|Member Spotlight - September 2015|
Alpa Sanghavi, MD
Chief Quality and Experience Officer
San Mateo Medical Center
San Mateo, California
In her role, Alpa supervises the nurses and managers in the department of Quality, review Quality data and strategic planning for quality outcomes. She established the department of patient experience. In addition, she reviews her organization's survey data and shares it with the staff and executive team. She is developing the strategic plan for her organization towards becoming a patient-centered organization.
WHAT IS YOUR MOST SIGNIFICANT ACCOMPLISHMENT IN YOUR ROLE?My most significant accomplishment was that I hired a full time chaplain to improve patient and family experience especially towards end of life and during critical illness. I helped create a patient and family advisory council (PFAC). The council is chaired by a recreational therapist who has engaged 10 patient volunteers. Our PFAC will work on developing welcome packets for patients in different departments and acting as secret shoppers to validate AIDET training. We have also implemented AIDET training for all staff and primary care department.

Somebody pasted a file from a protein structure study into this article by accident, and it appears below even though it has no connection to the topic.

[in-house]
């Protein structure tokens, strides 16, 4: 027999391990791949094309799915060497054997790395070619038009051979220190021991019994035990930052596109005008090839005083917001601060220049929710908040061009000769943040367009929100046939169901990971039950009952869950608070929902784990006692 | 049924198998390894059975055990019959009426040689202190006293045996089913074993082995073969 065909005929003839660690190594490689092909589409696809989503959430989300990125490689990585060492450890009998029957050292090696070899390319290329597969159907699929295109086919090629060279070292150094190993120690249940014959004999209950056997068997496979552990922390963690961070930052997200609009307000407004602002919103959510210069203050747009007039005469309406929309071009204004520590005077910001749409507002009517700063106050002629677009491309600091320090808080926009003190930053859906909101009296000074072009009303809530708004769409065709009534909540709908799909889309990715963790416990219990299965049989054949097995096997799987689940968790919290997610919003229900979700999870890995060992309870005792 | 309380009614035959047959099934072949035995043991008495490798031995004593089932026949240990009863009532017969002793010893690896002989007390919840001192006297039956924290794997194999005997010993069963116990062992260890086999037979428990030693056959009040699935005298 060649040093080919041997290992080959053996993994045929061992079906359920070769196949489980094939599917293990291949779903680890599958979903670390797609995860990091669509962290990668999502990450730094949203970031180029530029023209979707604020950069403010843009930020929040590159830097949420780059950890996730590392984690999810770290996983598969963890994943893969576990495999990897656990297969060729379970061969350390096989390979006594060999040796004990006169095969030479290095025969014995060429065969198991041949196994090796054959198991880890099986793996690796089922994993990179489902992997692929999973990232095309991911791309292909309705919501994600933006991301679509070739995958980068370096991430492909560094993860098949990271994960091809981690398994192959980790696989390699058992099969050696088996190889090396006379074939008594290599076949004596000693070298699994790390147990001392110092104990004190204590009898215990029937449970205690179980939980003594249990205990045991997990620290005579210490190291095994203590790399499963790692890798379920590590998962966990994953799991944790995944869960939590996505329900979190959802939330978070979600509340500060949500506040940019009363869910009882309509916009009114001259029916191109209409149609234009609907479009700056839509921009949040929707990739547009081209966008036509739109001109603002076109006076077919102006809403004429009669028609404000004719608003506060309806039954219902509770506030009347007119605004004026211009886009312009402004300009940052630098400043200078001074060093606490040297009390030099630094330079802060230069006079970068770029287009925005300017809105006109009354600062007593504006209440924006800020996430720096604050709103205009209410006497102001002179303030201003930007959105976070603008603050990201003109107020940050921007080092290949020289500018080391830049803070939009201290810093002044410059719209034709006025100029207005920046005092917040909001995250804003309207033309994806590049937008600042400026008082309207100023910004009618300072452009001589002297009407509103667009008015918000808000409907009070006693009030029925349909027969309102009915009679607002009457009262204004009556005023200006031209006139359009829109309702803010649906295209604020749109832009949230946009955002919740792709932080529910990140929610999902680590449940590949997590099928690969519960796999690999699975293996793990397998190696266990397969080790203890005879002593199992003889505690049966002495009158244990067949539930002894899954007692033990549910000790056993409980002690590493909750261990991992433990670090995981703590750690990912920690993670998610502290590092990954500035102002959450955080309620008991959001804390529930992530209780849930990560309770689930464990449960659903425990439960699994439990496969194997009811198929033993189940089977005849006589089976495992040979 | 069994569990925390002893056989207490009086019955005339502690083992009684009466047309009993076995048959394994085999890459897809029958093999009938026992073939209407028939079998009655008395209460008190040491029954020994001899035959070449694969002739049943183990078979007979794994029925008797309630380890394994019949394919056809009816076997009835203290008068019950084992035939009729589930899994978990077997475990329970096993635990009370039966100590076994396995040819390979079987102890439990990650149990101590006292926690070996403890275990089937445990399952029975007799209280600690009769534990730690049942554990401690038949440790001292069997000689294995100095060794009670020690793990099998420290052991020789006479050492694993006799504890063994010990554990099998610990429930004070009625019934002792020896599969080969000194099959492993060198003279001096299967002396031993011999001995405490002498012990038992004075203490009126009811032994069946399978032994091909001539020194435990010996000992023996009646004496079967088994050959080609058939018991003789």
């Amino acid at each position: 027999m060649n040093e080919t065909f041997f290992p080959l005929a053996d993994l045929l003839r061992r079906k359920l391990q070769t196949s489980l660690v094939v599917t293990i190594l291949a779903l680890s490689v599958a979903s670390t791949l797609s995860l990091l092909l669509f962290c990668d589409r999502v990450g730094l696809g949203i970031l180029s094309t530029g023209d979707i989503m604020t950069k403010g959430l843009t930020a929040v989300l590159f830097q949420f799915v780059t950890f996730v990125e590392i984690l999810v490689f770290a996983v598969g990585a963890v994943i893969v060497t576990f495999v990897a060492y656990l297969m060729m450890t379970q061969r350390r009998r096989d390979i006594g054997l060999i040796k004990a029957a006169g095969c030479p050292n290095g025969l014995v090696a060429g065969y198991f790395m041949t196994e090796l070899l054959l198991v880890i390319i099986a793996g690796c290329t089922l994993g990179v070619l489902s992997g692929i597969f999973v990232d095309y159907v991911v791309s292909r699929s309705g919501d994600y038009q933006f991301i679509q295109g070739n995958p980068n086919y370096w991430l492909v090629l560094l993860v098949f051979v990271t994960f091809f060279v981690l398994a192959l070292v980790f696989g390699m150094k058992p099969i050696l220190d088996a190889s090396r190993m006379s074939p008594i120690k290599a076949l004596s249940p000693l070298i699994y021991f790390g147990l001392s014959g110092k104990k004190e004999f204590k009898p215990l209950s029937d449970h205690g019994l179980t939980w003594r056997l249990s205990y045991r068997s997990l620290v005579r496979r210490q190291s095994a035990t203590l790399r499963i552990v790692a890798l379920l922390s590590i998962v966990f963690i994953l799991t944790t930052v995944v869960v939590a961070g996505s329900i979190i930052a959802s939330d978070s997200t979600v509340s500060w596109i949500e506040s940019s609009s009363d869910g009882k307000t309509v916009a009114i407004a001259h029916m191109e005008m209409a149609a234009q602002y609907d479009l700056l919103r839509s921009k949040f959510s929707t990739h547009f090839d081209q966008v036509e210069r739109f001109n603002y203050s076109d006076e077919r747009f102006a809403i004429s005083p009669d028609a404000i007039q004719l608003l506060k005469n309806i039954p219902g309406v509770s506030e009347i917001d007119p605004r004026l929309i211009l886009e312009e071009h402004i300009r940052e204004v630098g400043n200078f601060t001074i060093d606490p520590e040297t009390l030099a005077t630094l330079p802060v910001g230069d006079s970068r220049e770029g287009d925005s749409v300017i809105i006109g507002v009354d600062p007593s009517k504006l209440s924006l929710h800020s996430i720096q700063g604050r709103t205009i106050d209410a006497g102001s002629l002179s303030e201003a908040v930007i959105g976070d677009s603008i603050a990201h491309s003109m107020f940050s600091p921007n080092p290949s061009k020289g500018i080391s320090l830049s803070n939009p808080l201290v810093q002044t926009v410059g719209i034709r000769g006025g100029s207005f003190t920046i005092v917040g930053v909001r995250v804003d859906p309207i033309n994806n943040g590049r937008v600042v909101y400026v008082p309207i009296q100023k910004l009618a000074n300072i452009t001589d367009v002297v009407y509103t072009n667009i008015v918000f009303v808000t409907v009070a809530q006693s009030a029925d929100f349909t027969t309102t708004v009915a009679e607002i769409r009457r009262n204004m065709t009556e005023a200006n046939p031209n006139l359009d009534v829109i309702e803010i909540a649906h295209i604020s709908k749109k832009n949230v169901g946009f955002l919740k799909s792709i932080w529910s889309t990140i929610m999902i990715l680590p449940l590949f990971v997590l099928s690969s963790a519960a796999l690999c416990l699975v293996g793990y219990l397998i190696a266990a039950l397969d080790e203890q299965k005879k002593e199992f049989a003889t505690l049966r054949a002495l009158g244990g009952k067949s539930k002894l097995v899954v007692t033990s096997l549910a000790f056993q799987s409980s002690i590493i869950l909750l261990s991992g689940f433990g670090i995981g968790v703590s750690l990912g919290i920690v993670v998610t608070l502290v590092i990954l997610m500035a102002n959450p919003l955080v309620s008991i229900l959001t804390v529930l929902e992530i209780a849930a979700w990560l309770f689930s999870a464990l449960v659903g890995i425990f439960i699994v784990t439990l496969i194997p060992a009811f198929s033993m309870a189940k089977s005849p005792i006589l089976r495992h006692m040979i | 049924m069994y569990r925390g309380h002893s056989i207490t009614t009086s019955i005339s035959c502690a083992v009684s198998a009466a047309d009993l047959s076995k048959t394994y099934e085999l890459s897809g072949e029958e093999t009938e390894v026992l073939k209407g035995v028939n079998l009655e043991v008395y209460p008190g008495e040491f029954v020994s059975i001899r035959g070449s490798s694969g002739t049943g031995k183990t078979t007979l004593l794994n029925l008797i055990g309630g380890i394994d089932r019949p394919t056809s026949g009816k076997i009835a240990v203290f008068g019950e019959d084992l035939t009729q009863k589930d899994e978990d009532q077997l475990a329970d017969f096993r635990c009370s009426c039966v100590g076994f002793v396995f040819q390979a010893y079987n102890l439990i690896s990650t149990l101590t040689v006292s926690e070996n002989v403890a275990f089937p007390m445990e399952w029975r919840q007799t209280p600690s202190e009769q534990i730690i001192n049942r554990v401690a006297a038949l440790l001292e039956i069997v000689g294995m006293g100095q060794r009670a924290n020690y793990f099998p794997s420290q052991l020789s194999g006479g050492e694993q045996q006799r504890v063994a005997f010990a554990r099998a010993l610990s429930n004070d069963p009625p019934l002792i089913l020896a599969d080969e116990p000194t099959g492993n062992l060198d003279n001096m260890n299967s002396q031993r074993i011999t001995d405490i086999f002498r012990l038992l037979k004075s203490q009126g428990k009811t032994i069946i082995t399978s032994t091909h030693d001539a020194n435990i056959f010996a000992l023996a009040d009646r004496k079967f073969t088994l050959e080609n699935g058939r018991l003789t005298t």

WHAT IS THE BIGGEST CHALLENGE YOU ARE CURRENTLY FACING?My biggest challenge is physician engagement.
WHAT ARE YOUR VIEWS ON THE FUTURE OF PATIENT EXPERIENCE?I believe that transparency is going to be the name of the game. We are working towards culture change for the whole organization and becoming patient centered in everything we do. We are starting with physical design, visiting hours, the type of appointments offered, (eg. Telephone v/s video v/s in person) and patient centered clinic hours. Hearing the voice of the patients and giving them a seat at the table and including them in deciding everything we do.
WHAT DO YOU DO FOR FUN WHEN NOT WORKING?I like to dance, cook and hike.
WHY DID YOU JOIN THE BERYL INSTITUTE?I like The Beryl Institute's philosophy. It’s all about helping people develop the right skills. We can’t expect people to do the "right thing” if we don’t define clearly what the "right thing” is, and give them the necessary training to be able to deliver. The first time I came across Language of Caring, I was intrigued to hear things like "empathy can be taught.” I was impressed with your webinar on how to teach people to convey empathy. It’s nice to be part of the community of people who all believe in a common goal of providing more patient centric care.